The spring that was…

Up until this week, we had a few amazing days that reminded me of summer.  I know it’s spring, May in Portland, but still.  As it does every year.  I thought we were having a summer-like spring, and yes we did.  But now it’s a lot more wet.


The rain came, and it hasn’t left.  Even with our thermostat set at 61 F, the heater has come on many times, and we are bringing the wool blankets and thick sweaters back out again.  I should have known it was too soon to speak.  But still… it is spring in Portland.

I got my camera out and clicked away.  Before the rain washed the stems, the petals, the colors away and watered the soil more than we probably need.


But it’s nature, and we are lucky to have it mild.  I welcome it as it comes. It gives me few more days of enjoying my warm slippers, my sweater and wool blankets.  And I got few pictures while the flowers were standing pretty.

DSC_0007-small DSC_0008-smallAnd I think we’ll have more coming up soon, too.

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DSC_0168-smallI know we’ll have more of this type of landscape as well…

DSC_0170-smallOh… and more of this too!  I made a strawberry-rhubarb syrup and have it in the freezer.  We enjoyed this new recipe for few weeks, while we had sunshine and there’s lots of rhubarb growing.  I found the recipe on Pinterest.  Strawberry Rhubarb Margarita  I made it something like this recipe. Perfect for hot weather!

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No hurry on my part.  It was just a teaser I know, and a great break to get us outside.  I’ll wait for the rest of it.  No problem.  I know it’s coming.

Today …

… I am re-reading this post by Rachel, from Hands Free Mama.  I love it.  For so many reasons, it keeps me grounded. It keeps me thinking.  It keeps me wishing and happy. It is just a beautiful reminder. Go check it out if you have few minutes.  It will make your heart happy.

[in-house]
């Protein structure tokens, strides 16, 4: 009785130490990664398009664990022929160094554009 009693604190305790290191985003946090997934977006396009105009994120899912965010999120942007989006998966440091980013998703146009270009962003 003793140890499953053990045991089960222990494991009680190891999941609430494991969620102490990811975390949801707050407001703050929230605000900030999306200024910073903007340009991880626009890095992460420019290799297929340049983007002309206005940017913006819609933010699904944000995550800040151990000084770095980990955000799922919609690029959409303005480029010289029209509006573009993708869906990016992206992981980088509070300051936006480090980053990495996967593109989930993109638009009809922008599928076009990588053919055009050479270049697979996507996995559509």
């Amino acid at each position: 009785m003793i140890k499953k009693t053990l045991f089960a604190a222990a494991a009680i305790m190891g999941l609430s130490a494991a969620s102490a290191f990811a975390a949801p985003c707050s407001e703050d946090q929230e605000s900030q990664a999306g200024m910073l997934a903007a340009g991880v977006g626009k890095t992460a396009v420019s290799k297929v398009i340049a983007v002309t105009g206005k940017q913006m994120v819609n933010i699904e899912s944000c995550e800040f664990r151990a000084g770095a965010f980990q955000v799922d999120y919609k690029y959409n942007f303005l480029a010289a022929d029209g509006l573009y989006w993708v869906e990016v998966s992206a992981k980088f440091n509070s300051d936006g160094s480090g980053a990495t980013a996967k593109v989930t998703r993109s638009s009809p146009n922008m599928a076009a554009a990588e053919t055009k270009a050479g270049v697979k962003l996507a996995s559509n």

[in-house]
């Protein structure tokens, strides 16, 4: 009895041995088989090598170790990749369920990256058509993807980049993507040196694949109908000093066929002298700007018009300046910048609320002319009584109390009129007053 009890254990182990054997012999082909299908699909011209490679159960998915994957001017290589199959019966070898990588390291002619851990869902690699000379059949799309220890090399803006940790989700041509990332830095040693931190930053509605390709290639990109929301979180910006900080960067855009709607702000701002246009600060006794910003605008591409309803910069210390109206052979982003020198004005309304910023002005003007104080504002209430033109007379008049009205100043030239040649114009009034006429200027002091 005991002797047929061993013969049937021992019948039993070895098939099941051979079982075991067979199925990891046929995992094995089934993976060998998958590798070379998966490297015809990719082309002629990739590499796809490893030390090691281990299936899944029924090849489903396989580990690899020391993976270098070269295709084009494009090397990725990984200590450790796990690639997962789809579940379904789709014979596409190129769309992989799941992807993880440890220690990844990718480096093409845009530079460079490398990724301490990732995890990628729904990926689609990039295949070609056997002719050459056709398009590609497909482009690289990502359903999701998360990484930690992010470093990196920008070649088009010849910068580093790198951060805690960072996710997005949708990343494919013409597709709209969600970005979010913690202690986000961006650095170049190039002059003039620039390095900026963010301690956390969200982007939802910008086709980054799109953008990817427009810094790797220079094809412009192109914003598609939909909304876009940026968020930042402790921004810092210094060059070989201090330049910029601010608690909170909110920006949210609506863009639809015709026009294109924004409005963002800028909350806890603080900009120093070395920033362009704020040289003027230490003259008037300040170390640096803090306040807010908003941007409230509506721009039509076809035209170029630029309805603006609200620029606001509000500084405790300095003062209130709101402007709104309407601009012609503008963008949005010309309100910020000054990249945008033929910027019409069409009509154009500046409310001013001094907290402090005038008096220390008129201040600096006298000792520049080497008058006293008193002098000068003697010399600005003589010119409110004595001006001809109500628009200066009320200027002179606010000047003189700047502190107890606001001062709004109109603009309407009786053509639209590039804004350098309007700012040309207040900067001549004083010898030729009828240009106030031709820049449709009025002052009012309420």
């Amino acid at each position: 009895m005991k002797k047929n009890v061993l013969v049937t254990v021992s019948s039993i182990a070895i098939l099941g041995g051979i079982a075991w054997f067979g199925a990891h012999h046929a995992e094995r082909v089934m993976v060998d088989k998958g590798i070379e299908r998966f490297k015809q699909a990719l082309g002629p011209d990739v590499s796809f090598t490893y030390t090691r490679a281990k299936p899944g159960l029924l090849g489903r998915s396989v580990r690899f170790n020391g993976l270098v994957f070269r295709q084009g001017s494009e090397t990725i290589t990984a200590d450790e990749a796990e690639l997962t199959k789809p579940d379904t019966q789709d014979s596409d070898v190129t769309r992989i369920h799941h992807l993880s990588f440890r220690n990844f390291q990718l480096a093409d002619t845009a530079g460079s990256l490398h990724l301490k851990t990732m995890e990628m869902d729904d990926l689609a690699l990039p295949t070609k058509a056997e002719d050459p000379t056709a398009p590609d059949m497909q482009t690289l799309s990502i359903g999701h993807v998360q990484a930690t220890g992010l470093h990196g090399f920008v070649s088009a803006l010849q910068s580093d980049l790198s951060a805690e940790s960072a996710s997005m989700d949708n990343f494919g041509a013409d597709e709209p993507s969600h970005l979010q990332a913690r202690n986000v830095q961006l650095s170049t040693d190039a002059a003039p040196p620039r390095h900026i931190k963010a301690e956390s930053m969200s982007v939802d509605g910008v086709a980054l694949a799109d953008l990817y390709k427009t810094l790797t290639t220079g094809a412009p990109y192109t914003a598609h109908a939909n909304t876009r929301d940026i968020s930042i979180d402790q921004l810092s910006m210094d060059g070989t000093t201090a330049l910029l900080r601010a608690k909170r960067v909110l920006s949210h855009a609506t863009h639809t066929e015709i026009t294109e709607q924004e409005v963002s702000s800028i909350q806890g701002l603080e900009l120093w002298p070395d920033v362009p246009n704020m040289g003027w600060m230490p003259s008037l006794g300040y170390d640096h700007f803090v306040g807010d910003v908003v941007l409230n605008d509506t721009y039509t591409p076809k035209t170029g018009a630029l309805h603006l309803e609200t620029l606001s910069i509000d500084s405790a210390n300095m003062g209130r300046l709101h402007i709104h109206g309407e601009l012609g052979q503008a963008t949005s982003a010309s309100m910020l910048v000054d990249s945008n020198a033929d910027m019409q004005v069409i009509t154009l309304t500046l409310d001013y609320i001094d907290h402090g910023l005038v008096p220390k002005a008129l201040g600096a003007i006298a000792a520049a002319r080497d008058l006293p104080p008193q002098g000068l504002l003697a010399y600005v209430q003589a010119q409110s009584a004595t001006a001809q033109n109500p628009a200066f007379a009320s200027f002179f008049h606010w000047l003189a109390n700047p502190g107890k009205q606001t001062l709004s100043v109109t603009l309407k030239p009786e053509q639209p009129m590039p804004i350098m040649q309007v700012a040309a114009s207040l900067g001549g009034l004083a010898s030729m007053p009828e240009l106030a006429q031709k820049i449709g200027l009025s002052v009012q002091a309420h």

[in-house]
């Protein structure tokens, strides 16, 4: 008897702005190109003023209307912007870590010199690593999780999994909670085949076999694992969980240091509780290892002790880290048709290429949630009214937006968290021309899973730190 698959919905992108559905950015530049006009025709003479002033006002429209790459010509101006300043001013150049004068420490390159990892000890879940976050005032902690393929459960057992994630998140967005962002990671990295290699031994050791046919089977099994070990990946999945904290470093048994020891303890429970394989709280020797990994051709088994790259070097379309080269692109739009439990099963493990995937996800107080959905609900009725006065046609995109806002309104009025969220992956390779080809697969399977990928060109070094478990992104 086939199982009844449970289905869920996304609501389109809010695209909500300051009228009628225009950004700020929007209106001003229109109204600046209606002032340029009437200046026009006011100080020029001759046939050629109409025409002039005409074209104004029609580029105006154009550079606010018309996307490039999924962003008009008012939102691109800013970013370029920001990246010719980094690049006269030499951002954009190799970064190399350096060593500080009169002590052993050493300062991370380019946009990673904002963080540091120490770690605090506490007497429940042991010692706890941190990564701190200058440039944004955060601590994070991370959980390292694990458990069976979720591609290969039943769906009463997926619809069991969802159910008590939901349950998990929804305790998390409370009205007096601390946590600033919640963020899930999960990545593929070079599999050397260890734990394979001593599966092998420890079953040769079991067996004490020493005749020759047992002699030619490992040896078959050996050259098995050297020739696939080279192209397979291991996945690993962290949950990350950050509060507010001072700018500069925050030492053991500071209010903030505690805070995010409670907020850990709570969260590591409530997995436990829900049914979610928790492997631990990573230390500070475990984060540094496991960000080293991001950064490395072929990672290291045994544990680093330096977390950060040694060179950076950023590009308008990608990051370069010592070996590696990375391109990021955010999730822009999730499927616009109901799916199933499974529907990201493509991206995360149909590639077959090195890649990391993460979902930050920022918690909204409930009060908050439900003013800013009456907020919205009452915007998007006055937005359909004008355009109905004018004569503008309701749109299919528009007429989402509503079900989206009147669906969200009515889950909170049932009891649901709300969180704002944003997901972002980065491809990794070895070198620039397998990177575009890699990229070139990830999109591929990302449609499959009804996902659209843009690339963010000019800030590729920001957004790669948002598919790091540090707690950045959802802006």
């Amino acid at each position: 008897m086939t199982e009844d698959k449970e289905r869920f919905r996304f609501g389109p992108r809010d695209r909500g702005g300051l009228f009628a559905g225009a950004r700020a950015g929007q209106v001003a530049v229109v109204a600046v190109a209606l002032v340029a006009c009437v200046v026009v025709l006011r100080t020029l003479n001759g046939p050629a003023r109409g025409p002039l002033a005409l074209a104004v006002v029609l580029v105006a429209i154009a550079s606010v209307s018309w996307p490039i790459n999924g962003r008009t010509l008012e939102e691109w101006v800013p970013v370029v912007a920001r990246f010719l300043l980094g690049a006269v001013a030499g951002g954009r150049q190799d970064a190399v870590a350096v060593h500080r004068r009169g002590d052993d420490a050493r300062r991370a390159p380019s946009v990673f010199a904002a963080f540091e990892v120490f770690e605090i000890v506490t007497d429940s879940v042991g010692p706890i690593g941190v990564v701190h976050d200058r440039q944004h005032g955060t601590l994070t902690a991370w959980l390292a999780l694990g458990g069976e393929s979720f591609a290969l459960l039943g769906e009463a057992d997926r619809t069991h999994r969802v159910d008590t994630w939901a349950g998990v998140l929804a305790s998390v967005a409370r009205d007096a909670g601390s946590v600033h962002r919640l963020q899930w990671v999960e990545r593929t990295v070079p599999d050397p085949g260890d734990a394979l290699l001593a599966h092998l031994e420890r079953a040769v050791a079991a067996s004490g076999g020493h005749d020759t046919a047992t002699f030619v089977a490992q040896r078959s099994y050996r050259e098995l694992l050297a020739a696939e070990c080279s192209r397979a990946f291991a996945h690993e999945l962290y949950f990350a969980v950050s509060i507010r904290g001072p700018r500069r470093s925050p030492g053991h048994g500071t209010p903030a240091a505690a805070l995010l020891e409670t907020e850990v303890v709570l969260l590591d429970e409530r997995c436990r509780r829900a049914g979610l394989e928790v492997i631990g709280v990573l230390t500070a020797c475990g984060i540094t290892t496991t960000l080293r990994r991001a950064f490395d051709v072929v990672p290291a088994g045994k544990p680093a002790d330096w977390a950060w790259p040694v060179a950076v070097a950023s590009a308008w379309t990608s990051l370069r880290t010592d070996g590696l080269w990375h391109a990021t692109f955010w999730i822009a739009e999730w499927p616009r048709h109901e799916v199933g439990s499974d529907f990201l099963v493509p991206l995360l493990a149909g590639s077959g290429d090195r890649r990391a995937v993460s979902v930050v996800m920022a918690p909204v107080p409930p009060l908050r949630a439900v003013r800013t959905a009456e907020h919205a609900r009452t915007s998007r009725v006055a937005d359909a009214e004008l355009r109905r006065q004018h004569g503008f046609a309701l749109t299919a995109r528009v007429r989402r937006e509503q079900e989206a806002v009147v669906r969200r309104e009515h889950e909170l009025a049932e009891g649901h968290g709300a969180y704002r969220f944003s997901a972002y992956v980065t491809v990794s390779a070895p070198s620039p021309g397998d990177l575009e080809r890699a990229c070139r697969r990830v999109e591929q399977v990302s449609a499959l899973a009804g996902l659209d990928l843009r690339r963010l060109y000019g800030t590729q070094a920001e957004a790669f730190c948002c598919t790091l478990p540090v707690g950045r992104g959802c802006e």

… I am happy the basement hasn’t leaked.

… I am reminded of how much my kids pay attention, in many small ways.

… I am enjoying my new present.


… I am enjoying Siena wanting to do more studying on Egypt, even though I thought we were done.

… I am thankful we have a home and blankets, and food and clothes to keep us warm.  I feel lucky.

… We are all counting the days until summer break and enjoying this long weekend.

… We are having fun.  Playing, watching, taking pictures, watching videos of plays, dreaming, learning.


… I am enjoying all the photos I am going through.  From our visit with our friends who have just left home, and those photos from India I am still working on making our photo albums… an adventure that keeps on giving even after almost two years ago.

… I am happy for my parents that they’ll be able to celebrate, very soon, their oldest grandson’t wedding.  Oh… it’s really a beautiful news for all of us.

… I am wondering if we’ve gone back in time and it’s not really summer coming in a short month, we are actually in the middle of the winter!

… I am in love.



Have a good Friday!


MOA : the masks


The collection at the Museum of Anthropology (MOA) at the University of British Columbia, in Vancouver, was amazing.

We had seen some Native American’s masks at the Portland Art Museum, but it was nothing compared to the size of this collection.

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I could have spent a whole other day just studying and reading about them.  But we didn’t have more time. I think I’d like to go back to Vancouver and visit the museum again.  I thought it was amazing.


The bees + the swarms + bee-sharing

This year, with two hives, we saw more swarms.

DSC_0131-smallThis one, was the first one from our top hive, in the back yard.

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Here’s a video I took.  You can hear a little the bees flying, but nothing really compared to being in the middle of it.  I recommend it, if you are not allergic to bee stings, or don’t mind getting a little closer.  I haven’t gotten stung watching them.  It’s just amazing.

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I love how intense it is.  The sound, I find it paralizing.

DSC_0144-small DSC_0145-smallIncredible.

DSC_0146-small DSC_0159-smallJust totally incredibly amazing.

DSC_0160-small DSC_0161-smallFirst of all.  How do they decide where to swarm to.  How do they all communicate with each other.  How do they know when to go.  How can they hang on to each other in this huge, very huge mass, from one branch.

DSC_0165-smallMark decided he was able to get this swarm down.  We have some friends that built a hive and were ready for them.

DSC_0166-smallSo they got up there.

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So much fun to see them calm and working together getting all these bees in a box.  Making sure they get the queen.

DSC_0198-small DSC_0199-small DSC_0201-smallJustin making sure he got all his new ladies (and gentlemen.)

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One more bunch and they got almost all the bees.  Great work!

DSC_0222-smallAnd time to take them fast to their new home.  Bee-sharing, a great thing.

One more video of Justin and Mark shaking the tree to get the bees into the box.  Hoping the queen got in there and knowing later on, it had.  Almost all the bees were taken to their new home at Justin’s.  Bye ladies!  I’m sure you’ll be well taken cared of.